Italian Food on the Go

Italian Food on the Go

In Italy we discovered a Piadineria in Salo and I tried the savoury version as we strolled around Lake Garda gardens and the promenade.   Of course after eating my Piade I ate a Sorbet Gelato before we headed back to Verona.   via PIADINE WITH SWEET FILLINGS.

Cheese Cake Please

Cheese Cake Please

Rinas Cheese Cake

Cheese Mix Chocolate Sauce topping
1 cup sugar 6 Spoons sugar
3 egg yolks 3 Spoons Cocoa & 3 Spoons Milk
Vanilla Essence (teaspoon)

First Cook Choc Sauce until l Sugar boils  then add 1/2 pack margarine and mix
Next after beating together 1 Kg Cream cheese (5%)
Pour onto  biscuit crumb base and pour over Chocolate sauce then place cake in fridge  overnight
Serve with your favourite drink.

Cheese Lasagne

Cottage Cheese Layer Tomato Sauce Layer 
2 Tubs Cottage Cheese  5% Tomato Paste
2 Eggs 2 Cloves garlic crushed
Parsley,Salt & Pepper Oregano, Salt & Pepper

In a dish place Lasagne Noodles, Yellow cheese, Cottage cheese layer add in Parsley and salt & pepper then remaining layer of tomato sauce, top it off with a layer of yellow cheese and bake at 180 Degrees C.

Then Serve with your favourite salad.

Baked Potatoes passed over to Baked Marshmellows

I love potatoes especially when they are baked. Of course every baked potato depends on the amount of time you bake it and if its been oiled properly.  My favourite used to be Scandanavian Baked Potatoes but recently I enjoyed eating potatoes baked directly from a Bonfire.  Of course its never enough charred potatoes with a bit of salt makes me yearn for another Bonfire night.

Memories drift me back to bonfire night and firecrackers on the Queens Bday holiday in Australia. As a teenager a number of the locals would gather around the local bonfire catch up and watch the stars in the middle of the night until morning break. Just before dawn we would look beyond our already dead bonfire reminiscing of the nights fireworks display and then wondering on the cliff face I would stroll to a place I called home many years ago.

The other night after feasting on Baked potatoes and eating some cooked corn cobs with a bunch of parents I stood by watching one of my daughters showing off her young brother to her classmates. Luckily I proudly walked off knowing the 2 yr old boy would be taken care of with 30 minutes to myself  I sat by listening to the DJ playing popular tunes seeing all the school enjoy the bonfire and awaited the guitars.

Memories of Lag Baomer as a child in Israel where we sit around the bonfire chatting with the other children playing games and singing songs left me with a yearning to for my childhood. But alas this time the twins classes sat seperately far away from each other the parents acknowledging each other from a distance if at all I felt like a stranger.

Until the fireworks came on I was reminded of my childhood in Sydney where memories are held dear. My husband tried to associate with fellow parents helping out but also I felt the distance. One day maybe I’ll return to celebrate with the rest of Sydney a New Years eve for my children to see the difference when Millions of Aussies join in mateship sharing the traditional midnight kiss.

Now I have to be content with the sticklights as I place a broken guitar on the bonfire to follow my dreams as I look up at the night stars and munch on skewered toasted marshmellows.

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Recipes: Rocky Road Marshmellows, Scandanavian Baked Potatoes,


Make sure you have a nicely sized potato the size of your palm or larger cover it with oil and drizzle rosmary or another spice over the potato.Cover it in Aluminium foil and baking it on 200C for over 45 minutes should make the crust pretty crispy depending on the crunchiness decide if you want it to bake longer before serving with Sourcream,Chives, Corn or your favourite topping . Serve it with a great salad or grill your favourite BBQ and enjoy.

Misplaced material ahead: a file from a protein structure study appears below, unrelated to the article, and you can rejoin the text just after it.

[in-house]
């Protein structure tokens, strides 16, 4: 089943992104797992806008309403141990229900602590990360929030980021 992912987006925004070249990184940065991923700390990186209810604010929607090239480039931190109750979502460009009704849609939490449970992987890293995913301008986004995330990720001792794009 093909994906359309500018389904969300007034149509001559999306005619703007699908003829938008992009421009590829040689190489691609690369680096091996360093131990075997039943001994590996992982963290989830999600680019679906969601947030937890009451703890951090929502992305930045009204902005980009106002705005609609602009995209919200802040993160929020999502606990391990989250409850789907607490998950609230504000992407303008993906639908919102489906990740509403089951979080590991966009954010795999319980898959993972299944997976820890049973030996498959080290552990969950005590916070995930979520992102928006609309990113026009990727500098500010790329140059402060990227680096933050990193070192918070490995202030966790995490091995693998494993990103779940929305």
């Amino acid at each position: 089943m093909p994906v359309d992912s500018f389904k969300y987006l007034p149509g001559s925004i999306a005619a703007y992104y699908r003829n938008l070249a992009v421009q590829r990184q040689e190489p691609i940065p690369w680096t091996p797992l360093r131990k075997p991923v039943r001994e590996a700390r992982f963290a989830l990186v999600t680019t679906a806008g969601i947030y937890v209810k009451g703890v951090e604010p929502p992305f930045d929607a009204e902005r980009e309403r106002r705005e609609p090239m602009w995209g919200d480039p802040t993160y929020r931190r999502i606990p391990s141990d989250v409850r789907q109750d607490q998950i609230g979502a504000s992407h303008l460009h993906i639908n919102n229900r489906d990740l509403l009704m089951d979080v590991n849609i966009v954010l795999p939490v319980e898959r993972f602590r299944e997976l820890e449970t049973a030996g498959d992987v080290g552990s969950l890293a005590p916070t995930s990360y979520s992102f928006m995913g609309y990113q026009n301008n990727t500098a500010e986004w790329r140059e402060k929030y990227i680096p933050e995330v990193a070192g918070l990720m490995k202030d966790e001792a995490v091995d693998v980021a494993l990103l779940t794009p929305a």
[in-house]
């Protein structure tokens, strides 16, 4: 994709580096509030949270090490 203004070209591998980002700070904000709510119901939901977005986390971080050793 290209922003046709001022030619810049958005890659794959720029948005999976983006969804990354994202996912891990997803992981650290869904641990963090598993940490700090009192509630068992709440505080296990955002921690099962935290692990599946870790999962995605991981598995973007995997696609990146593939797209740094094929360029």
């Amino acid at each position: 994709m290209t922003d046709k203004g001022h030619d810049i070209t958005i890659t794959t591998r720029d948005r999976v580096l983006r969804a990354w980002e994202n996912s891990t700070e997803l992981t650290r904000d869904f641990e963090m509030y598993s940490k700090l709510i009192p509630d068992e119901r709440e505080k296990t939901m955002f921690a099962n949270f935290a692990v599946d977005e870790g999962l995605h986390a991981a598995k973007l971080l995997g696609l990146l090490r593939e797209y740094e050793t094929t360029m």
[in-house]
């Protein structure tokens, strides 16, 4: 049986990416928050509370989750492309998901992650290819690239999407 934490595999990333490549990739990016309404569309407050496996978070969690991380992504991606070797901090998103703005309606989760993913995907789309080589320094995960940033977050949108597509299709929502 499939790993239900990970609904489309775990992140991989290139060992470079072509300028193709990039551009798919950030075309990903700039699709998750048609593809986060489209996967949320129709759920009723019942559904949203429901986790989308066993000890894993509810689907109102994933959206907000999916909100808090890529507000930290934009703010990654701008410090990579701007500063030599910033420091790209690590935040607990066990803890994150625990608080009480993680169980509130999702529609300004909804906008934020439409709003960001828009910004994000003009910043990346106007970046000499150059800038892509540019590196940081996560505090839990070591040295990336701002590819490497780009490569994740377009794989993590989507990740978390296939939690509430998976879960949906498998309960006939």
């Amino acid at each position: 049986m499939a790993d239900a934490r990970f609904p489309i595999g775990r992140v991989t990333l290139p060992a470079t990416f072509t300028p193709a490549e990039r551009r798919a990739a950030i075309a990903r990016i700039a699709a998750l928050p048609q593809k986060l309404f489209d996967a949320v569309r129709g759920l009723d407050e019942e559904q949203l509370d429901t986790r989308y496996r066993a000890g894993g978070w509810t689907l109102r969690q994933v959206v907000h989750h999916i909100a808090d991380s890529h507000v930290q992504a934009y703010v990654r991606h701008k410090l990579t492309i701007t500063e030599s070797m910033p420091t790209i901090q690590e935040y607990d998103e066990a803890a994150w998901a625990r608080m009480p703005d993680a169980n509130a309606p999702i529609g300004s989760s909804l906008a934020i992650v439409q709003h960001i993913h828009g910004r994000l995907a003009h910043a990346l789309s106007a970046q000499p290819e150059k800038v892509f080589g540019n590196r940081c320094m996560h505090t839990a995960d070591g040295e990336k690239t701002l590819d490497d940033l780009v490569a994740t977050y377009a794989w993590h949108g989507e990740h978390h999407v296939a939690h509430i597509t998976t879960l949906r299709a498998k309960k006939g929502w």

200 Grams Petit Berre Biscuits crushed          150 Grams Butter
1/4 Cup Peanuts,                                                    1/3 Cup Shredded Coconut
250 Grams Marshmellows                                  500 Gram melted Milk chocolate.

Layer the crumbled biscuits with butter and place in the refrigerator for an hour.
Mix the peanuts, marshmellows and coconut together  then pour the melted chocolate over the mix.

Once the biscuit layer is firmly in place place the marshmellow mix on top with the chocolate and refrigerate then you can slice it in big pieces but I personally love this  hand-wripped so the pieces are different sizes and shapes.
Reminds me of an Australian treat…

Check out this link  :

Watch out for the upcoming posts of cheese cake recipes for Shavout or check out my post on Passover recipes.

Italian Food – From Australia to Little Italy in Israel

Italian Food on the Go

Italian Food on the Go

Italian Food can be bought around the world but nothing compares  to the meals we ate on our recent trip.  Desserts are always tasty, If you like Tiramisu,  Panna Cota or even a great Gelato which can be found around the world but try one in Florence or Sirmione along Lake Garda and you won’t need to eat for days after.

As a child everyone liked Pizzas not me, then I visited Rome and ate my way through square Pizzas with Zuchinni, Artichokes or Onions with all my favourite Italian Spices Oregano, Rokula – Rocket, or Basil and was hooked.

As for Main Courses Pastas are all the go especially for children whom devour the dish with their favourite sauces such as Nepolitana Tomato Sauce or even additions such as Eggplants, and Green beans with Penne.  Then I discovered Gnocchi but coming across a great Pizza place “SAPORE in San Martino 20 minutes from Verona returning from Venice last year got me hooked. Even my son whom avoids the commercialised versions of Gnocchi here wanted more.

I’ve always had a penchant for Italian food ever since I discovered Grandfathers Moustache in Sydneys Rose Bay or Papa Giovannis an institution in Bondi Beach.  But if your in Melbourne check out any of the places in Carlton Street and you’ll feel like you weer in Italy.

Here in Israel during the Gulf War I discovered Luigis, and the Pera Le Mare in Jerusalem or Little Italy that serve great Kosher Italian Fare. Of course my son favours Spagettim which I treated him to one night in Tel Aviv but any of the branches are popular. Trying Teresa in Rishon Lezion Cinema City is great but their branch in Nes Zionna/Rehovot is best where we celebrate Birthdays.

So if you are near Verona or close to Bussolengo this Summer Check out Paradiso Della Frutta for great fruit desserts on their outside porch or a Great local hangout with a garden for the best meals  and of course my most recent discovery is a Piade from the North at the local Piadeneria.